Gene Tierney on Old-Time-Radio

Once Upon a Screen is celebrating the life and career of Gene Tierney (November 19, 1920 – November 6, 1991) with a special, old-time radio triple-feature starring the Brooklyn-born beauty.

“I simply did not want my face to be my talent.”

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The first feature is a Screen Guild Players adaptation of “Laura,” from 1946 in which Tierney reprises her famous role from the 1944 film of the same name directed by Otto Preminger.

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Co-starring in this presentation and also reprising their film roles are Dana Andrews and Clifton Webb.  (Click on the image to access the audio)

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This next show is really special.  A new-to-me comedy series hosted by Harold Lloyd.  Yes, THAT Harold Lloyd! It’s the Old Gold Comedy Theater, named after its sponsor (as was the practice), Old Gold Cigarettes.  The series aired on NBC Radio and lasted only one season (1944-1945).  Again, probably due to the format they chose, which emulated Lux Radio Theater productions, featuring half-hour episodes that were reduced versions of popular comedy films.  Although cutting the scripts of full-length feature films that were in many cases still available in theaters didn’t appeal much to audiences at the time, these episodes are great fun to listen to today.  So, without further ado, from March 18, 1945, starring Randolph Scott and Gene Tierney, here’s the Old Gold Comedy Theater adaptation of “A Lady Takes a Chance.”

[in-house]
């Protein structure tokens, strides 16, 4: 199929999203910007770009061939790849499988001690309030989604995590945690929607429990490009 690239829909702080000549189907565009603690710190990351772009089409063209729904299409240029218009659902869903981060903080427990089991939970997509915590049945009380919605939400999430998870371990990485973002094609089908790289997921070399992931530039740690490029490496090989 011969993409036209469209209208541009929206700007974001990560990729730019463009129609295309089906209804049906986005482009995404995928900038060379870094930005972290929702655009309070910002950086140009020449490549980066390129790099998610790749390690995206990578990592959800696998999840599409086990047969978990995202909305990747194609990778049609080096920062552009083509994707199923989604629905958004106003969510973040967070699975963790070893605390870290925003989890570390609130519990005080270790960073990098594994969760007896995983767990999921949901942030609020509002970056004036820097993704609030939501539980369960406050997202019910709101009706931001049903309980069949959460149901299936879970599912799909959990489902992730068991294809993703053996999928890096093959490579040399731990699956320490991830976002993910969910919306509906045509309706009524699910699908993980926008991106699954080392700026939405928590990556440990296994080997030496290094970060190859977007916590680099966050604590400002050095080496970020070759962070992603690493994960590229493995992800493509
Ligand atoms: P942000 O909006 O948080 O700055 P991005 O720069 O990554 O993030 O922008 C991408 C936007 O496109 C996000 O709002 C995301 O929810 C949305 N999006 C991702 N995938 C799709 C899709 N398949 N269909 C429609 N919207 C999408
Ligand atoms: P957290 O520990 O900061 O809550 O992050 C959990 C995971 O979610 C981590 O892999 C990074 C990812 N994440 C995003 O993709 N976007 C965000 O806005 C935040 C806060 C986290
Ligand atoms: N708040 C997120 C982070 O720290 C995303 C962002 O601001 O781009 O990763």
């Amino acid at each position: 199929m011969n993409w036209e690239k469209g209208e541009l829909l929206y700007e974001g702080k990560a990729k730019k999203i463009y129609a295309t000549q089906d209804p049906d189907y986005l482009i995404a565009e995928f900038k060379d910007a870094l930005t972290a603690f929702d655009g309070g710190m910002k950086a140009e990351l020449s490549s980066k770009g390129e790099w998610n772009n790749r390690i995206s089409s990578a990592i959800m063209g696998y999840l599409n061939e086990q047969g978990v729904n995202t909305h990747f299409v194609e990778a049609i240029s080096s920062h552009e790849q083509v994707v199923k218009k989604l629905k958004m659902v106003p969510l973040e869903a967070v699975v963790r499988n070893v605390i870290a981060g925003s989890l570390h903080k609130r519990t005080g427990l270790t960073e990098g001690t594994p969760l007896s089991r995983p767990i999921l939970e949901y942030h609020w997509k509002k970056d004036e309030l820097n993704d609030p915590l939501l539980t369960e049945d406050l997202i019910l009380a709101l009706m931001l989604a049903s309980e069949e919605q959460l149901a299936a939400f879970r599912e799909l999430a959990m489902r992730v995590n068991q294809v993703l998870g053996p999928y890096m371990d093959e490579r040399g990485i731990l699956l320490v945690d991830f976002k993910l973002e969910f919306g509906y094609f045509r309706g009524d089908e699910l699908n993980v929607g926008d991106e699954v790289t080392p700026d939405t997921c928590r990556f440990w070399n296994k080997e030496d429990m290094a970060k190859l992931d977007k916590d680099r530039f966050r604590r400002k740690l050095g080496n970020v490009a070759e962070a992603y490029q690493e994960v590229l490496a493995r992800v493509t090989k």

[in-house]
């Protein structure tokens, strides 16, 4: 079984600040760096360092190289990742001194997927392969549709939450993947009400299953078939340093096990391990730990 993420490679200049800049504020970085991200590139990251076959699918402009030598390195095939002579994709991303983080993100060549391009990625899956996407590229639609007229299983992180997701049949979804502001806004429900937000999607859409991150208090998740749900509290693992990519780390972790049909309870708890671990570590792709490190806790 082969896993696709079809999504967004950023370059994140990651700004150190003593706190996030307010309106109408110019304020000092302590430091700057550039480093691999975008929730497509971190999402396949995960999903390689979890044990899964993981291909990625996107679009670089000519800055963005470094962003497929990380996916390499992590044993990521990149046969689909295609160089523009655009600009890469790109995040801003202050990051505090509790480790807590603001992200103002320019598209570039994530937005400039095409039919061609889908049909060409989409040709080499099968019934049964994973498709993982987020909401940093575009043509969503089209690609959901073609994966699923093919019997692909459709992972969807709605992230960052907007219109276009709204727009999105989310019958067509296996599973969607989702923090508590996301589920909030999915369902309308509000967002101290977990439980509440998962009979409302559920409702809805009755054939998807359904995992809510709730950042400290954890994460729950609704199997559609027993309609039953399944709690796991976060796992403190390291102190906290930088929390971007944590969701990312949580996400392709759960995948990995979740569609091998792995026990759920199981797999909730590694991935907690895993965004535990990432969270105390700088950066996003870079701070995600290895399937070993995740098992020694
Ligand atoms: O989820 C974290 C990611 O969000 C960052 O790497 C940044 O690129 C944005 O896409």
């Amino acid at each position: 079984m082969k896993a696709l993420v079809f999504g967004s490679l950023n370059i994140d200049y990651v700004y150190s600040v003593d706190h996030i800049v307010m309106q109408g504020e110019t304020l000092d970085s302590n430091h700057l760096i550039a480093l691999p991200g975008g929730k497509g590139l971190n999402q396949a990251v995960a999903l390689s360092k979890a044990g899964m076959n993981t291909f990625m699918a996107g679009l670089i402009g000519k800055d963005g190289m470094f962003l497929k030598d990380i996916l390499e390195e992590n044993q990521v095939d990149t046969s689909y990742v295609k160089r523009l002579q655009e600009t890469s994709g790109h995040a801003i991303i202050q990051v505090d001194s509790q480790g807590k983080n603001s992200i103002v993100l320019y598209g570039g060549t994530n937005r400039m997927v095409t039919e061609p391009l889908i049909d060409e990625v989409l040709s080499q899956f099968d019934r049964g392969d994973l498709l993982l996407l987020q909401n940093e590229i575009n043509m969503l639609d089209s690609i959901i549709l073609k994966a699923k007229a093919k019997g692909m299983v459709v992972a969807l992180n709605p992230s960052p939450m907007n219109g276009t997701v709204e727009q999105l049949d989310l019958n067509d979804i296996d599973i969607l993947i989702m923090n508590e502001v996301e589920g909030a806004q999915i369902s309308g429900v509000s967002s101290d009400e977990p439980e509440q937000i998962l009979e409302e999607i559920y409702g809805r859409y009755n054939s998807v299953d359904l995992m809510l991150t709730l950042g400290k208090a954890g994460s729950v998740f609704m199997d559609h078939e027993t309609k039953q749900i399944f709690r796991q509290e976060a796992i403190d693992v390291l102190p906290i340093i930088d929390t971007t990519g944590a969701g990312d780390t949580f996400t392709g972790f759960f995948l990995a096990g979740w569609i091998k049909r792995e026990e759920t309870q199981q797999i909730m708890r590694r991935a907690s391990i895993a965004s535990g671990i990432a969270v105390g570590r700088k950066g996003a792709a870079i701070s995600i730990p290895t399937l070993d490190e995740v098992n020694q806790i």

And from 1947 a Theater Guild on the Air presentation of “The First Year” with Tierney and Betty Garde:

“I learned quickly at Columbia that the only eye that mattered was the one on the camera.”

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10 thoughts

  1. Even though Gene Tierney and Dana Andrews did 5 pictures together, they were never close friends. They liked each other well enough, but I can tell you as Dana’s biographer that he seldom took an interest in his leading ladies.

        1. That’s cool. I wasn’t suggesting he WAS gay, just reflecting on the fact the claim seem to have been made about almost everyone in the Golden Age at some time. 🙂

        2. I just realised you are Carl Rollyson! I read your stuff on reading/writing biography a while back. Loved your perspective and wanted to ask you at the time if you think it’s possible for biography to ever really tell the truth. I read a lot of biographies and I am thinking that in the end what we read is a sum of many things, but rarely any kind of literal truth about the subject.

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